confronting strangers - is my fear of how they will react. Will I get
a "You're not their mother!"?   I don't know.

What I do know is I shouldn't give a shit about how they are going to
react to me. Really, whatever they say may likely be out of
embarrassment that they got caught being a jackass of a parent.  When
I leave it be and say nothing, I feel like a bit of a jackass of a

Thursday, October 4, 2007

Casing Out a Coffee Shop to Plant a Bomb?

Here in West Palm we are still, after about a week, under a boil water advisory.
So, today I was sent out to photograph the closed Starbucks in various
locations in the city. On Clematis Street downtown, I was crouching
below the large "We are Closed" sign in an effort to get rid of glare
when a cop on a bike approached, "Can I ask what the purpose for your
taking pictures is?"
"The Palm Beach Post" I tell him, and he is satisfied with that
answer. In my head (in this what if scenario), I ask him "What's the
purpose of your nosiness and stupidity?"

I'm wondering to myself what possible questionable thing could I have
been doing with my camera that would warrant asking. I mean, even if I
was shooting into the shop, I'm still on public property.

Wednesday, October 3, 2007

Nothing Much Going On

I haven't been writing much lately, which, if you are one of my five
readers, you've noticed. Not too much of note going on.

Today was a stellar day - one of my work cameras has appeared to have
vanished into thin air. Perhaps it's in the land of unmatched socks
and pencils that have been used down to stubs and are no longer useful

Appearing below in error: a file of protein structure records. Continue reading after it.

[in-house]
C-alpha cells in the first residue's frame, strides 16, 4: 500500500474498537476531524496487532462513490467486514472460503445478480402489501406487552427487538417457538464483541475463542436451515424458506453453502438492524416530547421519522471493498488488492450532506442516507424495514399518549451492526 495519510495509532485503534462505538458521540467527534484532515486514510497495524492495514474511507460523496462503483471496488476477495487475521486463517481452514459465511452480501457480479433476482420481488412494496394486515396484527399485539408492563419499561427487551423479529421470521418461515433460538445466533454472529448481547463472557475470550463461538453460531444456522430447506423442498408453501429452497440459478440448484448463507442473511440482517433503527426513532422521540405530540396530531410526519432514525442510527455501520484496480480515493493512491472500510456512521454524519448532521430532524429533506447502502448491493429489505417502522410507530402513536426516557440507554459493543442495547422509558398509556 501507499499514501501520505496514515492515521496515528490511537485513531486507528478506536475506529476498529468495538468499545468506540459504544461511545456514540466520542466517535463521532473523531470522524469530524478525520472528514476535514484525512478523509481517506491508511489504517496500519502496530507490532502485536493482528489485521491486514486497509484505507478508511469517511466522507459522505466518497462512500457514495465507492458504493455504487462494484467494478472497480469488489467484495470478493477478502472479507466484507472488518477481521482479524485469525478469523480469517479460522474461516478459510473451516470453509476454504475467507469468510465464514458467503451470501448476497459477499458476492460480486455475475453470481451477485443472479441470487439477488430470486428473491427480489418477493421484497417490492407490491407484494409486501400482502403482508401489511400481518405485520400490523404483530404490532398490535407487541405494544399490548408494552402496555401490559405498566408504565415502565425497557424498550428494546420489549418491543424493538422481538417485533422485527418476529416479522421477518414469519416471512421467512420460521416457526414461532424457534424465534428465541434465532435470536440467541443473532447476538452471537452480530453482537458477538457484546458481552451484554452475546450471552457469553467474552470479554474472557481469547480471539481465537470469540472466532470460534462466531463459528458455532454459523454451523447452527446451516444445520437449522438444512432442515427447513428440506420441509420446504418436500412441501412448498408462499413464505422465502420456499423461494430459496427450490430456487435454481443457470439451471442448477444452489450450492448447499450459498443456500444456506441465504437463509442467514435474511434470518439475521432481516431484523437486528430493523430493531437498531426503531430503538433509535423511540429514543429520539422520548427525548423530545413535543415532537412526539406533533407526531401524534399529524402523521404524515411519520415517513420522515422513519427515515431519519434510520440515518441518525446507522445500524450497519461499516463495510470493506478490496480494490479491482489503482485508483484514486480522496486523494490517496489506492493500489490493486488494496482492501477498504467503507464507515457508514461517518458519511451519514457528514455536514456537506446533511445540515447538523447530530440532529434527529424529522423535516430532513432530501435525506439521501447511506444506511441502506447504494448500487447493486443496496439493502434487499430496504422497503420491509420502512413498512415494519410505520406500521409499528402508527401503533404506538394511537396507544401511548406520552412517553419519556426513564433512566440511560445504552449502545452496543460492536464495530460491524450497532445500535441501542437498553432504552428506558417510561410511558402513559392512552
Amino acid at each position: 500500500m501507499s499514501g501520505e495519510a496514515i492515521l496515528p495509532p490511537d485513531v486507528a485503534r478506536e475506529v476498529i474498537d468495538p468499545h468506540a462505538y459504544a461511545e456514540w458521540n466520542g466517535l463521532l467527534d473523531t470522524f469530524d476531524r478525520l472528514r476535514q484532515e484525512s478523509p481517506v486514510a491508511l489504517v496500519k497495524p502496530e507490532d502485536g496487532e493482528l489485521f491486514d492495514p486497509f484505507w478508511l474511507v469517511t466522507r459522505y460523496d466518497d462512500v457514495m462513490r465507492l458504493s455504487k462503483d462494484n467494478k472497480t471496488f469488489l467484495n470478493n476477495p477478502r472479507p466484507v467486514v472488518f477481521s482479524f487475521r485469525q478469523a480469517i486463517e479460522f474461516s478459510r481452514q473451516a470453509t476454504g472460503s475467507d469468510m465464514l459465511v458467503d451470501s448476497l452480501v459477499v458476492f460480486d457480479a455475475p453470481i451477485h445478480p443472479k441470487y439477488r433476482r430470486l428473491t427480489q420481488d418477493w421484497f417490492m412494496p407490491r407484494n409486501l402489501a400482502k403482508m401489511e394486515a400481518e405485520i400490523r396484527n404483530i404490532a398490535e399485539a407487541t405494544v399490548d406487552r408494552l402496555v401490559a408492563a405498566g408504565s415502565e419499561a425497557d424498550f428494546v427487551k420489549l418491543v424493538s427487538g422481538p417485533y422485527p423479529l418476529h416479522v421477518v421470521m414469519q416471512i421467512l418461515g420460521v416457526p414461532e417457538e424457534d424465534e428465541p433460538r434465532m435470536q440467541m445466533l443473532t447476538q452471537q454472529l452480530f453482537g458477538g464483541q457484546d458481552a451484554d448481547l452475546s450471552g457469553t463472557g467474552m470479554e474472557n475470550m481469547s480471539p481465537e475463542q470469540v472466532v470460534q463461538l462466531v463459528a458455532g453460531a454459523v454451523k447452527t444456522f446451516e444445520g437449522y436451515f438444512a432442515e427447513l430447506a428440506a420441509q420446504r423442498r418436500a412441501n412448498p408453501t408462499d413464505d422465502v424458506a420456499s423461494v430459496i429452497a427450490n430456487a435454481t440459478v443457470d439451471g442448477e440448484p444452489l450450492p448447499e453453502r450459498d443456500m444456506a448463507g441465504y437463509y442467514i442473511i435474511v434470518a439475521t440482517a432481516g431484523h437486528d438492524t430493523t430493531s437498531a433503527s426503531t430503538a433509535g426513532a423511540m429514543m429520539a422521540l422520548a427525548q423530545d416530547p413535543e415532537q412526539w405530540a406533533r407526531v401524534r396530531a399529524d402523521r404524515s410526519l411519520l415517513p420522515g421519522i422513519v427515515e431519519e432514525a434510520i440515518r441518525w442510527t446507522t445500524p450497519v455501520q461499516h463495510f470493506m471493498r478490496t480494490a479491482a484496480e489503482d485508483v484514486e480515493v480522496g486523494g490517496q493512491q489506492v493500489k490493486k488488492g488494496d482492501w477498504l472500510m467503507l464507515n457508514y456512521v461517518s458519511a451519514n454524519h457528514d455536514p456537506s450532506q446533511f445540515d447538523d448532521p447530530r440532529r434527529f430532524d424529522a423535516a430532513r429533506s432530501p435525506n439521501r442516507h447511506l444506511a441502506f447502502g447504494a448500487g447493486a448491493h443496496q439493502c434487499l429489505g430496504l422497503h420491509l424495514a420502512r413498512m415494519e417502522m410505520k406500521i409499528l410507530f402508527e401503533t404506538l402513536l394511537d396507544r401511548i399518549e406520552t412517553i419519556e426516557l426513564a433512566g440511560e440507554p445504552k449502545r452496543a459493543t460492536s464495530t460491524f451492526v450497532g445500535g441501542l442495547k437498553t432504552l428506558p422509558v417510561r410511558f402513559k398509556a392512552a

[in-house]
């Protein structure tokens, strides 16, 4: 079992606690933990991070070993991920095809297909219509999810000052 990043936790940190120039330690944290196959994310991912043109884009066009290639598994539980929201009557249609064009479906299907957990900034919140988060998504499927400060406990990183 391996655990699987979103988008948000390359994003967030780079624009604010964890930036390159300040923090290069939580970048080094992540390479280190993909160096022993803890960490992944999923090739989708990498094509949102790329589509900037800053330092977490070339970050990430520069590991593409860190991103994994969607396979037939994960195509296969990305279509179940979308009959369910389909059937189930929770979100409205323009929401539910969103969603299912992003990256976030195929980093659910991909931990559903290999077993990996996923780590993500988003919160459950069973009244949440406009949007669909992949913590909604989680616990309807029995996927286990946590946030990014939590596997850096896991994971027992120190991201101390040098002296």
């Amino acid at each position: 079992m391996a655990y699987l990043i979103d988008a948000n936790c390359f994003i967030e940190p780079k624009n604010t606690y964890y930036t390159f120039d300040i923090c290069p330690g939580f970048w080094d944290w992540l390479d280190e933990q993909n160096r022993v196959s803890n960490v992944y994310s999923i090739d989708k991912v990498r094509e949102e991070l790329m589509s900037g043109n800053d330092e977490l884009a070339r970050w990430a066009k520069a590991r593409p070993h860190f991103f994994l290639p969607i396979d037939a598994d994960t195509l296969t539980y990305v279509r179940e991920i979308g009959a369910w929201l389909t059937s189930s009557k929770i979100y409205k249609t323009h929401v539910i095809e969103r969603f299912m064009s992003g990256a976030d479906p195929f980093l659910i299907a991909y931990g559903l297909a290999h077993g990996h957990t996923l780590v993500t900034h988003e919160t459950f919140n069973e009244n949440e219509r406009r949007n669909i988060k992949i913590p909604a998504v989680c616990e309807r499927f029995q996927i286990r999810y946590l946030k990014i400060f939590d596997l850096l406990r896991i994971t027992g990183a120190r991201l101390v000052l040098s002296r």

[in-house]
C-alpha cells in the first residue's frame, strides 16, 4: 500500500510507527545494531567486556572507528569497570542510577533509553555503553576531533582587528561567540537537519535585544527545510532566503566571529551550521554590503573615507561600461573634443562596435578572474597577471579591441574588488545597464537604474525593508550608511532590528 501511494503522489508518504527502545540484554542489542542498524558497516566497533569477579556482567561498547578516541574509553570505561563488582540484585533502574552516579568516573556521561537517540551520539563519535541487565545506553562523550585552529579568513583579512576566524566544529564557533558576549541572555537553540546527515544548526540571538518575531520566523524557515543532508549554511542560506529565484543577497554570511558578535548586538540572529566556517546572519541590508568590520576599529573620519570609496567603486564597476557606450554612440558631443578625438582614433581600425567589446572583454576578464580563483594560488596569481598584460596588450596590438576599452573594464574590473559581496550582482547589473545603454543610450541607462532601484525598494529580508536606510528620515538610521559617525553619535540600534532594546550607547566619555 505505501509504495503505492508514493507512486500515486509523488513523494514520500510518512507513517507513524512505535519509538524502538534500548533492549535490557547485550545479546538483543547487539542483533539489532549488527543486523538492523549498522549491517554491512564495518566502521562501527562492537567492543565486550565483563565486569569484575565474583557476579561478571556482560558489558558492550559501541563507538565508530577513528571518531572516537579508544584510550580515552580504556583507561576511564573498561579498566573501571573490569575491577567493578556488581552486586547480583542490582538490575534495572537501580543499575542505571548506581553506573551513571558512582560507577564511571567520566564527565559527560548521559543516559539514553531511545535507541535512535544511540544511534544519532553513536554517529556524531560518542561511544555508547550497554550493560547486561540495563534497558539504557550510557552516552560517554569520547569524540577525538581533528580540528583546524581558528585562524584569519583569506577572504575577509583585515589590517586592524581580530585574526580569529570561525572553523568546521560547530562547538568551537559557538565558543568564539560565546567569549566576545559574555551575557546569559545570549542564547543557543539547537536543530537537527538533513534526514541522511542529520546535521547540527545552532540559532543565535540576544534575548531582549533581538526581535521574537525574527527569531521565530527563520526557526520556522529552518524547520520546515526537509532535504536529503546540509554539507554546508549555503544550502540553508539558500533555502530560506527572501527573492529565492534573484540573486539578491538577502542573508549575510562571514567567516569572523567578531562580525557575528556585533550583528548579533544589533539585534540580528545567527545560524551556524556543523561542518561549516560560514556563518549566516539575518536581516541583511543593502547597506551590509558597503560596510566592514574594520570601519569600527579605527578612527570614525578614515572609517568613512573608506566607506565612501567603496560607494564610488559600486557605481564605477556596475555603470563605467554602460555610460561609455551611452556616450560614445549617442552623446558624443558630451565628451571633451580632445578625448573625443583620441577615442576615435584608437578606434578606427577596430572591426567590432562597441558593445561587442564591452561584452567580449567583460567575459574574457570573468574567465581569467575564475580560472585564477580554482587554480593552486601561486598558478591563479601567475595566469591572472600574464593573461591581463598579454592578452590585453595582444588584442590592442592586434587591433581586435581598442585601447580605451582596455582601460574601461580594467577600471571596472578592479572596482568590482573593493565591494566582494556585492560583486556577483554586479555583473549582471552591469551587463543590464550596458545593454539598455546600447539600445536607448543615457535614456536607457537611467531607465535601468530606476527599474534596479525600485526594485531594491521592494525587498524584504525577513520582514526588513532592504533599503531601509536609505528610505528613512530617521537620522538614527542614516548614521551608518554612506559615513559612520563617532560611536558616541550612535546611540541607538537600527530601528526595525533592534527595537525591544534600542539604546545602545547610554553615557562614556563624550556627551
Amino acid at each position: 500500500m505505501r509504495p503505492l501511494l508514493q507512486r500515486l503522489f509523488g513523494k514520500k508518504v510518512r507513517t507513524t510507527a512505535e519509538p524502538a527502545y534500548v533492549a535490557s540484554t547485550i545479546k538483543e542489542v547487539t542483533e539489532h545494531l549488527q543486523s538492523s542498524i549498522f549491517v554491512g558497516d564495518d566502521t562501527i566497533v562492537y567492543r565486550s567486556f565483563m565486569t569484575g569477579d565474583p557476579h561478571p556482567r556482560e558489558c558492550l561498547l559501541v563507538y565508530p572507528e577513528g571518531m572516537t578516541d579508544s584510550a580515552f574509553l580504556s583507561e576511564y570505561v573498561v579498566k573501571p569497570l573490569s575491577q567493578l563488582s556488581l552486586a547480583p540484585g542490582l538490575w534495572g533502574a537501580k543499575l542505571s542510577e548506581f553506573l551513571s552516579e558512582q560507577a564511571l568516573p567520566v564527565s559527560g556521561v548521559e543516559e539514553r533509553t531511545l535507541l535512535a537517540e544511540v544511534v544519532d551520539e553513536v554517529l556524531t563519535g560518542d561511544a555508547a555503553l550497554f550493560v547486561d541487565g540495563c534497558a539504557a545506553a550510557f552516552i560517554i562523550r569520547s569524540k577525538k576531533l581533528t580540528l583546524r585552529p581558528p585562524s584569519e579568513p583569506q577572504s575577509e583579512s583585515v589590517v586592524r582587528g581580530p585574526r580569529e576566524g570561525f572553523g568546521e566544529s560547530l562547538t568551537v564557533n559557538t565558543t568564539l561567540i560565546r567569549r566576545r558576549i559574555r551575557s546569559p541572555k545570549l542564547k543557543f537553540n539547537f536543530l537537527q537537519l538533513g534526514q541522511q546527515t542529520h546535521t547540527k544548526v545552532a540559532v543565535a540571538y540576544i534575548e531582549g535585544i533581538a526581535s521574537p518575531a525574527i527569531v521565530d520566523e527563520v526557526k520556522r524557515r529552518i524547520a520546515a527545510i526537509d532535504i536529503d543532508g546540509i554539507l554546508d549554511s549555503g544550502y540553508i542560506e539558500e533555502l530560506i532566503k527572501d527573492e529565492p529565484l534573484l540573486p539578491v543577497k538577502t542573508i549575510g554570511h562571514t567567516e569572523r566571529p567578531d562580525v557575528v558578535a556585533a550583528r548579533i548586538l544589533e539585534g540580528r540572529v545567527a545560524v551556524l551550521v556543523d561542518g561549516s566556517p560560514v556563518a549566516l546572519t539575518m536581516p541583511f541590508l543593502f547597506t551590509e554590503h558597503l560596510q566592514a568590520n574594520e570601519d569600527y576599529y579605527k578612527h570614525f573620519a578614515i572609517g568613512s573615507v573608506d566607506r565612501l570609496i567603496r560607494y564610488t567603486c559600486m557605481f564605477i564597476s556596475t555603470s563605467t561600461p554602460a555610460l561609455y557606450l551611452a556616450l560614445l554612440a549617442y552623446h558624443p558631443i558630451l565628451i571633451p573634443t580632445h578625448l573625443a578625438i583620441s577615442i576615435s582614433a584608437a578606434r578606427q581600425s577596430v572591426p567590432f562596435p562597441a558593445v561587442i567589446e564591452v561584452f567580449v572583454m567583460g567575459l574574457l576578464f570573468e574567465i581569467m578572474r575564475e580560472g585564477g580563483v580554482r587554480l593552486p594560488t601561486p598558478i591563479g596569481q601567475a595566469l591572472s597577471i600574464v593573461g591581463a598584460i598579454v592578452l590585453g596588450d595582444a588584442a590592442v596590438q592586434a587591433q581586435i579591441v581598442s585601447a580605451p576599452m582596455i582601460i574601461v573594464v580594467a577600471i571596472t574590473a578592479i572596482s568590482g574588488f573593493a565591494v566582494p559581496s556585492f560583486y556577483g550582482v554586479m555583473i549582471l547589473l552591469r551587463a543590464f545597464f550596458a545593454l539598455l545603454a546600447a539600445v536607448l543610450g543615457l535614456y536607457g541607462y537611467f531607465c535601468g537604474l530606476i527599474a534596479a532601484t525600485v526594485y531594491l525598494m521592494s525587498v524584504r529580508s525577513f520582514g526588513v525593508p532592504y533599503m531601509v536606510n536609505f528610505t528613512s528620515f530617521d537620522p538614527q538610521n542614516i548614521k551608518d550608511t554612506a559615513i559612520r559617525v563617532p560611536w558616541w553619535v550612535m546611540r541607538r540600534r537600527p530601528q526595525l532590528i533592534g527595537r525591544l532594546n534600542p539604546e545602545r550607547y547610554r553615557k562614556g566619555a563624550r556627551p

(read "Owl at Home" Tear-water Tea and you'll know what I'm talking

'Point is, I shot an assignment yesterday afternoon and went straight
back to the office from there. I opened the trunk, took the disk out
of the camera (while not removing the camera) and went straight
upstairs to photo to file the images. It was around noon today, when
Loren sent me out to shoot something regarding the seemingly unending
boil water notice we've been on, that I found no camera in the trunk.

In retracing my steps, I did not even open the trunk, let alone take
the camera out of it. There are no signs of break-in anywhere on the
car, although I've heard Hondas are easy to get into. Maybe I've gone
crazy and can't for the life of me remember bringing the camera with
me into Publix and proceeding to leave the camera in the produce isle
while picking out the perfect asparagus. It appears the damn thing is
just gone.

I appreciated - in these scary times of tight budgets and whatnot - my
boss not freaking out at me. For now, I'll shoot with one camera and
hope to get a call from a pawn shop (the gear is all engraved). Either
that or I'll have a Jan-Brady-losing-her-aunt's-special-necklace
moment and realize that the camera fell from my neck when I got up in
the night to open the window and lean out to look at the stars.

Oh, wait, I have bars on my bedroom window.

I'm screwed.